Namely, Faculty Focus has published an end-of-the-year Top 11 Teaching and Learning Articles, which seems like a perfect occasion to direct your attention to this high-quality resource. I also recommend that you sign up for their free newsletter (aka, listserv), which you can do via the form on the right side of their page.
The Faculty Focus newsletter provides a judicious and manageable stream of e-mails with brief but insightful (and minimally booster-ish*) explanations of advice about teaching. Articles usually emphasize issues specific to online but always address them with a mindset that remembers that learning and teaching retain some fundamental identities whatever the medium. It is neither the be-all nor the end-all of teacher PD, but I find it to be a useful regular occasion to re-learn or re-think.
*While “less booster-ish,” their free newsletter does recommend paid services from time to time.
If you have similar resources you find particularly helpful, please recommend them in the comments below, along with a brief explanation of why you find them useful.
Update: Our WAC colleagues generously delivered an encore presentation of this webinar on April 26, 2017, which featured some exciting discussions of specific examples and experiences by the team and webinar participants. A recording can be viewed in CarmenConnect.
It was a cold and windy day outside, one of the best reasons to hold a webinar. And our colleagues from CSTW‘s WAC program made it well worth the time, providing clear advice and specific examples of ways to improve discussions in online courses.
Happy post-Thanksgiving everyone! If you are like me, you are still recovering from over-eating wonderful food and, of course, a an edge of your seat game on Saturday. Whew!
Now that I’m back at work, reading through emails and checking Twitter posts, I have come across a post by the director of the Office of Education Technology at the U.S. Dept. of Education, Joseph South. He discusses what transformative learning is and how technology can be used to empower teachers and students through transformative learning experiences. Although there is a certain k12 slant to his perspective, much of what he discusses is easily relatable to higher education whether we are talking about face-to-face, hybrid, or online modes of course delivery. I’d like to share South’s post with you and gather your thoughts on how you have or are thinking of using technology to engage your students in transformative experiences. Click here to read South’s article.
Whew! It’s been a busy and engaging National Distance Learning Week here at the Ohio State University! With an event each day, we’ve had the opportunity to meet new associates and long-standing colleagues and discuss the rewards and problem-solving opportunities that the internet provides for college education.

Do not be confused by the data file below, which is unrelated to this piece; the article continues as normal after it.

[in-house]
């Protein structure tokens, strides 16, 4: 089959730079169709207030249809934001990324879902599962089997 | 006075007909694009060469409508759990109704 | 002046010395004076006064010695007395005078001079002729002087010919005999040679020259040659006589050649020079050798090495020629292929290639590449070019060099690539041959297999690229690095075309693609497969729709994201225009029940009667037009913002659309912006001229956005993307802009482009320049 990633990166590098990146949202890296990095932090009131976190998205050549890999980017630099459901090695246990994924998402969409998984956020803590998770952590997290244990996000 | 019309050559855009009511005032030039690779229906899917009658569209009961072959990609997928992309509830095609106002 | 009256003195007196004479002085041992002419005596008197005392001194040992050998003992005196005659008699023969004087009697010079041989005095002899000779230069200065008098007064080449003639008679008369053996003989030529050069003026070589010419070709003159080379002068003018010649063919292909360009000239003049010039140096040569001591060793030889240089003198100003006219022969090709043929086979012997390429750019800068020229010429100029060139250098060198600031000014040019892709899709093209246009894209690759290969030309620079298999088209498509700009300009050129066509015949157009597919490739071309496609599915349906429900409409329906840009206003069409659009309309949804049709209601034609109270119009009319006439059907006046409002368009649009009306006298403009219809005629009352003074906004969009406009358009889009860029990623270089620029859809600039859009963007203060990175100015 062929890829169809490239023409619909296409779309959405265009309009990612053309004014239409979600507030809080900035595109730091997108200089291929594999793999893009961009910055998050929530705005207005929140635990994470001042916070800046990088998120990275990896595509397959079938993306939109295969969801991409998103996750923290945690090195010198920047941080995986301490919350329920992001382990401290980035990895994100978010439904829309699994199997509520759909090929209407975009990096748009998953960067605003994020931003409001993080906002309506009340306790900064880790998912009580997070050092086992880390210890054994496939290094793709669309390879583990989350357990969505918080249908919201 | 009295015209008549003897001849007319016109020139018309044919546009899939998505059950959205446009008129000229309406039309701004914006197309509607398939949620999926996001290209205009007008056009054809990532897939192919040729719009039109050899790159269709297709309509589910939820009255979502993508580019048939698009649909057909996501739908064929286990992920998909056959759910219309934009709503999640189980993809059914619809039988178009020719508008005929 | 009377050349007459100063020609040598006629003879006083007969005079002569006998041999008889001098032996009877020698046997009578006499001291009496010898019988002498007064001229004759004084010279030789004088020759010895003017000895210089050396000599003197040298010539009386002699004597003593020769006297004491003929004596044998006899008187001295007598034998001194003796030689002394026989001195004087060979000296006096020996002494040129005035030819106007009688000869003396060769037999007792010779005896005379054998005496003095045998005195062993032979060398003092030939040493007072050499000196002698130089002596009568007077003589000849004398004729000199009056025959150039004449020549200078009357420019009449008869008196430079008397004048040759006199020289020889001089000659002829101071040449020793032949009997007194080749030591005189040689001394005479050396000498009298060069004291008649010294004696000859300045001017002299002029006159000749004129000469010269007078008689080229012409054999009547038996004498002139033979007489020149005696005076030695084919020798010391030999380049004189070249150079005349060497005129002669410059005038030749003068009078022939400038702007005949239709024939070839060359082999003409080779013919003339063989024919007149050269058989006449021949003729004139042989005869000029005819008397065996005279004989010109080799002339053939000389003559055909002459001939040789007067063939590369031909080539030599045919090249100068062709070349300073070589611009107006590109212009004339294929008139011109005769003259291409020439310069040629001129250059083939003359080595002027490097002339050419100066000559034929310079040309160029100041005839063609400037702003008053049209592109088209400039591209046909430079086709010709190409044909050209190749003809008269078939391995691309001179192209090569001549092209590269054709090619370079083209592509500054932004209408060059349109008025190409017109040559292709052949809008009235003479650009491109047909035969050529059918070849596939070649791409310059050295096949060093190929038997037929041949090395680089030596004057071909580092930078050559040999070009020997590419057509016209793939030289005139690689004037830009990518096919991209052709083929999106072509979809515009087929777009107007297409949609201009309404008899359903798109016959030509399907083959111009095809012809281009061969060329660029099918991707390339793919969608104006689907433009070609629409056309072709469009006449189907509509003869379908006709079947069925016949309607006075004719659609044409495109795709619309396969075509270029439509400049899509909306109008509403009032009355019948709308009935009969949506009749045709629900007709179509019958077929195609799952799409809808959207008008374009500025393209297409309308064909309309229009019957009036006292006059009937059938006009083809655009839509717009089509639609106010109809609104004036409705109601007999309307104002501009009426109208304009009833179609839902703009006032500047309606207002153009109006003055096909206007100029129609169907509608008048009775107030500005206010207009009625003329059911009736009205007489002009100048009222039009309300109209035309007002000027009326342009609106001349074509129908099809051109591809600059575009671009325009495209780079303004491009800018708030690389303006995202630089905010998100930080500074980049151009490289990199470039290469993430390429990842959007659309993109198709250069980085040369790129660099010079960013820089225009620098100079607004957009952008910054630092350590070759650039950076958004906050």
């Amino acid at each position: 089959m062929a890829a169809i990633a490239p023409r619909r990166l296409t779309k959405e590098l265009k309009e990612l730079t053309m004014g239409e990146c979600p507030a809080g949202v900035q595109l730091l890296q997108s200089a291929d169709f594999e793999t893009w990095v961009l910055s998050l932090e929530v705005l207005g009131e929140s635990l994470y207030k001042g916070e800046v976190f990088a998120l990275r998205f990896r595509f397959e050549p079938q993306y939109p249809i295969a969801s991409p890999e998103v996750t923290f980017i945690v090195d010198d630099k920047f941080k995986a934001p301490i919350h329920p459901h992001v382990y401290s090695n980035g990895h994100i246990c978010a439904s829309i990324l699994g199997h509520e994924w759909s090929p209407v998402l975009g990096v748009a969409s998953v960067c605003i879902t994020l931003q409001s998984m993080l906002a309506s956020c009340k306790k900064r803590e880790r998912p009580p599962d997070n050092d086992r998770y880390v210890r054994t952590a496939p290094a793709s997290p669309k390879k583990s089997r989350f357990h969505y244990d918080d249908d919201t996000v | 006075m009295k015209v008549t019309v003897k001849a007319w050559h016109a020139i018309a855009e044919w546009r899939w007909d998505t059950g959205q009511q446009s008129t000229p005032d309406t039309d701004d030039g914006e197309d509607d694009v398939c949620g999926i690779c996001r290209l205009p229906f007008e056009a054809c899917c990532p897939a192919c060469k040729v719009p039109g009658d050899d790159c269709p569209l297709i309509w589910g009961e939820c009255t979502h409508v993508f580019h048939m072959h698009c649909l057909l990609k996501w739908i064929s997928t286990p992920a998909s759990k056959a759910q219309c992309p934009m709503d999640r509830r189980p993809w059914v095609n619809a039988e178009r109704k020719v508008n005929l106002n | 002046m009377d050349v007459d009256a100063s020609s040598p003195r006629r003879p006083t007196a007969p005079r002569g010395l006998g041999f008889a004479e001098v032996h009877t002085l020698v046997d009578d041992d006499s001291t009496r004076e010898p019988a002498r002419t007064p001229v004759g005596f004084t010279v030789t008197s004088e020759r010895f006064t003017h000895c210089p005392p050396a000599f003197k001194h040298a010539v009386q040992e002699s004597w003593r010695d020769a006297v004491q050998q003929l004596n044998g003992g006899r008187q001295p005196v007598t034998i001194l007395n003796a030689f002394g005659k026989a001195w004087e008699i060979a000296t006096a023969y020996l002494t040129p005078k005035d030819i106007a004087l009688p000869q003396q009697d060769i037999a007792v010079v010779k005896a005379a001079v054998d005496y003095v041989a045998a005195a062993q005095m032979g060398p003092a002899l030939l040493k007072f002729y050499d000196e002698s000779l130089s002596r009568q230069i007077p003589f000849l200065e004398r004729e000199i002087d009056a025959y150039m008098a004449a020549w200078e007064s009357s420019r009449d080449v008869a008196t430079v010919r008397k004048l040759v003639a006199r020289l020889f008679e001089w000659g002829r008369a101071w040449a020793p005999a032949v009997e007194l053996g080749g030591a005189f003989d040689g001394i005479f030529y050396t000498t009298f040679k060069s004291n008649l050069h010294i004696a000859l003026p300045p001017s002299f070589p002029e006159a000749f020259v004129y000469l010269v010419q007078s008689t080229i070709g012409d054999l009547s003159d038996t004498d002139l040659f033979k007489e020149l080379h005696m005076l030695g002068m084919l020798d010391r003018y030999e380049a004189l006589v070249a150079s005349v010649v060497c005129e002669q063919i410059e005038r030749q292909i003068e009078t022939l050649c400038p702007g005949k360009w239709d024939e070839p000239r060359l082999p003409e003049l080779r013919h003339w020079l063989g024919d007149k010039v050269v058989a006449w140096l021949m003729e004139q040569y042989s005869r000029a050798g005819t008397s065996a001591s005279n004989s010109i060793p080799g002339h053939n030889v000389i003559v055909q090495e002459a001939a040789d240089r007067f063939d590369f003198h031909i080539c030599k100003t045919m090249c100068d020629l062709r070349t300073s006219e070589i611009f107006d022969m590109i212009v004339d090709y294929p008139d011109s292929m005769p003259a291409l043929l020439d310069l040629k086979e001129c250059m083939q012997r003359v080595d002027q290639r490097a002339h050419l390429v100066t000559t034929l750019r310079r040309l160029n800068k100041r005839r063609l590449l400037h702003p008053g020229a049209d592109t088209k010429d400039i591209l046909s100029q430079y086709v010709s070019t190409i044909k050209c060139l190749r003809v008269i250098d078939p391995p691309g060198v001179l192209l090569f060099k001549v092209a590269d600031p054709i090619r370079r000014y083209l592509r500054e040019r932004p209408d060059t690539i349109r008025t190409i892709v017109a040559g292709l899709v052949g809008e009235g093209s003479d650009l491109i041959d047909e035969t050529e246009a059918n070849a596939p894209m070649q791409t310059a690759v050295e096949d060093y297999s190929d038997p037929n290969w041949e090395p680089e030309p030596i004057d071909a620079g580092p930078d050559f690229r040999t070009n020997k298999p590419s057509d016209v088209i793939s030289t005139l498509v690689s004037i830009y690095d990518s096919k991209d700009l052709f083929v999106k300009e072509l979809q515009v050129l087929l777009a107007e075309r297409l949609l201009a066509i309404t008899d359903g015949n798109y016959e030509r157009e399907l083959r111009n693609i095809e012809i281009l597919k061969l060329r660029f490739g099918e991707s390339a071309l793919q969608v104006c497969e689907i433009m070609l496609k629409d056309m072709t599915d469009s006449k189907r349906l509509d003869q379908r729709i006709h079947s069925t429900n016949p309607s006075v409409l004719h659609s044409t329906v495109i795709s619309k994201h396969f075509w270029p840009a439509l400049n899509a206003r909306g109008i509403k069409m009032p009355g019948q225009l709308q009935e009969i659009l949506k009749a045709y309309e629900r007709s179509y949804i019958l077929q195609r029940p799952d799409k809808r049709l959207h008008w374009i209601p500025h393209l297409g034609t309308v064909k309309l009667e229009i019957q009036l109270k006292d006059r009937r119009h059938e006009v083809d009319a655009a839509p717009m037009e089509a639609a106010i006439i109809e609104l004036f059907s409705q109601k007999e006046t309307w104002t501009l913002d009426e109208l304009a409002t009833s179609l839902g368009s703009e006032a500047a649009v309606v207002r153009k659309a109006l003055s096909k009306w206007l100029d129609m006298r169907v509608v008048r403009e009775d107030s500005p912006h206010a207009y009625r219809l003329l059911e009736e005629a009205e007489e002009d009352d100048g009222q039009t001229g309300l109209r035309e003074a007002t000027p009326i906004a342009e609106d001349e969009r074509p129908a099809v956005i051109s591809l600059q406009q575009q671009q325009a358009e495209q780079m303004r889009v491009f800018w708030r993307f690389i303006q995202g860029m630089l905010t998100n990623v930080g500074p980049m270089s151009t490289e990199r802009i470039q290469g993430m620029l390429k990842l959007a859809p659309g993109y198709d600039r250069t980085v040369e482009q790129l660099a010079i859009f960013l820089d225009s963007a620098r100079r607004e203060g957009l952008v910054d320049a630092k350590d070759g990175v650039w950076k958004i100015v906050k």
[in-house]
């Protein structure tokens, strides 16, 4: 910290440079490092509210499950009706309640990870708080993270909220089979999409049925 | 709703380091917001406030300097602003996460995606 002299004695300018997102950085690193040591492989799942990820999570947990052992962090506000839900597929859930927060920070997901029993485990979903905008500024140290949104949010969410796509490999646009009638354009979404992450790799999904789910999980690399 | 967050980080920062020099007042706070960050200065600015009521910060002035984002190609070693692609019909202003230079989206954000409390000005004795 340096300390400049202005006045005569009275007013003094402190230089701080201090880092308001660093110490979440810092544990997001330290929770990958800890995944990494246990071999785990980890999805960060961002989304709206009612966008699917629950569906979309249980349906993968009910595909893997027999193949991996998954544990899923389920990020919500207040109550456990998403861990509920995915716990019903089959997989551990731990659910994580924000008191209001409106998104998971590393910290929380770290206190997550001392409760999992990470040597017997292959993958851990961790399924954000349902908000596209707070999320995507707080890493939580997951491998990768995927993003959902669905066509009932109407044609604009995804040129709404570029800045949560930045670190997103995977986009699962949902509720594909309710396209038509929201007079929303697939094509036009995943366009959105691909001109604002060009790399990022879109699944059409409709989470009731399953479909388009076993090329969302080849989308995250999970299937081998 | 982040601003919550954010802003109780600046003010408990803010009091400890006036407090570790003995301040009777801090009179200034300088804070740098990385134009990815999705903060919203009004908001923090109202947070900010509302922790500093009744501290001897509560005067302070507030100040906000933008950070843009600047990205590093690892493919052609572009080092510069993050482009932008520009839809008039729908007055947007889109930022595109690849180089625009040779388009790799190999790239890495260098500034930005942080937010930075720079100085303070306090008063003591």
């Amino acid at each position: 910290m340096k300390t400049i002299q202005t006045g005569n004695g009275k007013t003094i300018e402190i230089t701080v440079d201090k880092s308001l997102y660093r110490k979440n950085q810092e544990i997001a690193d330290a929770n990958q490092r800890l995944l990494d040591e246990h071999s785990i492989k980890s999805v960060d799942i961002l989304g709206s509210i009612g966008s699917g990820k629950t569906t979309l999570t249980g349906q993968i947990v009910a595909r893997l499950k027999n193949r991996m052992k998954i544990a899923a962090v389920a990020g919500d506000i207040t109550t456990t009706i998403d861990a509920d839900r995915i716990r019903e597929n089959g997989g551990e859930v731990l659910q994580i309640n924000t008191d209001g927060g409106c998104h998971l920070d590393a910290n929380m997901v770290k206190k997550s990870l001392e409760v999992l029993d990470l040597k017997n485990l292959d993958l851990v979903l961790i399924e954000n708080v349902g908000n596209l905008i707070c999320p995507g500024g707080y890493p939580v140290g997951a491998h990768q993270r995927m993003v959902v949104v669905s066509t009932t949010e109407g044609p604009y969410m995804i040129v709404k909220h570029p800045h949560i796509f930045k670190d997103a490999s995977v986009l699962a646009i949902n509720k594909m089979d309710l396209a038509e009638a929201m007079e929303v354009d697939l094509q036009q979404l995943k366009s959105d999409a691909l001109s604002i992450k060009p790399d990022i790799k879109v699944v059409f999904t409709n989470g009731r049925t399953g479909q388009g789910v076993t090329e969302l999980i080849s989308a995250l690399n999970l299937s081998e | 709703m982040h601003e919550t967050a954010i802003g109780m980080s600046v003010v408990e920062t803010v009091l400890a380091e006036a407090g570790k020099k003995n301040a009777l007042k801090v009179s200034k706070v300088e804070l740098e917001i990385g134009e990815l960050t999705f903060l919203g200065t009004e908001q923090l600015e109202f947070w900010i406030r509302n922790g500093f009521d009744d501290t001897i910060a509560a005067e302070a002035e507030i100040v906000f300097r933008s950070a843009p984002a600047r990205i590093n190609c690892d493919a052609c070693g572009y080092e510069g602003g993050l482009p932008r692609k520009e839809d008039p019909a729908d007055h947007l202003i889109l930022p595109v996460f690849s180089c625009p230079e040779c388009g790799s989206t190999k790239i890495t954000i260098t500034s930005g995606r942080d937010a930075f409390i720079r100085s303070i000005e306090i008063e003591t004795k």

Monday: Twitter Chat
On Monday Team DELTA and our MarComm colleague Skylar Fought hosted our first Twitter chat, with an assist from the Center for Online Ed. With about a dozen attendees from across the country, the conversation demonstrated the power of Twitter to be more than just a mass of disconnected one-liners.
On Tuesday, our colleagues in OSU’s Writing Across the Curriculum program presented a webinar on Real World Writing in Online Learning filled with practical tips and scholarly advice for crafting effective online writing assignments with an emphasis on the kinds of activities and assessments that best prepare students for the workplace.
Wednesday: Online Instructors’ Forum
On Wednesday, a small but engaged group of online instructors gathered in the Faculty Innovation Center to dine on Buckeye Donuts and converse about the joys, obstacles, solutions, and needs of those who teach online for Ohio State. It was the first of what will be a series of DELTA-hosted events designed to build community and provide this new population of teachers with a venue to commune with their online colleagues in much the way they already do with those who teach similar subjects.
Thursday: Blog Chat
This is a short week at Ohio State, with Veterans Day (11/11) observed as a holidy. Many people leave early. Thus, for this culimating day of National Distance Learning Week, we are launching an asynchronous Blog Chat, a post the proposes questions for folks to reply and discuss. We look forward to hearing from you at http://u.osu.edu/delta/2016/11/10/2016-ndlw-blog-discussion/.
Greetings and welcome to ODEE DELTA’s blog discussion in honor of National Distance Learning Week! To round out our events for the week, we are hosting a blog-based discussion about what makes distance learning effective (when it is), what online instructors need, and what we ought to expect from the future.
To engage in one (and hopefully all three) of these conversations, please post your thoughts on one or other of these topics and reply to what others have to say:
Topic #1: What aspect of distance learning do you think works best? What would you say to peers to recruit them to try teaching (or learning) online?
Topic #2: What kinds of guidance and support have you found most useful for teaching online? What kinds of guidance and support do you think new online instructors most need?
Topic #3: What does the future hold for distance learning?
Thank you for all you do, and we look forward to continuing the adventure with you all.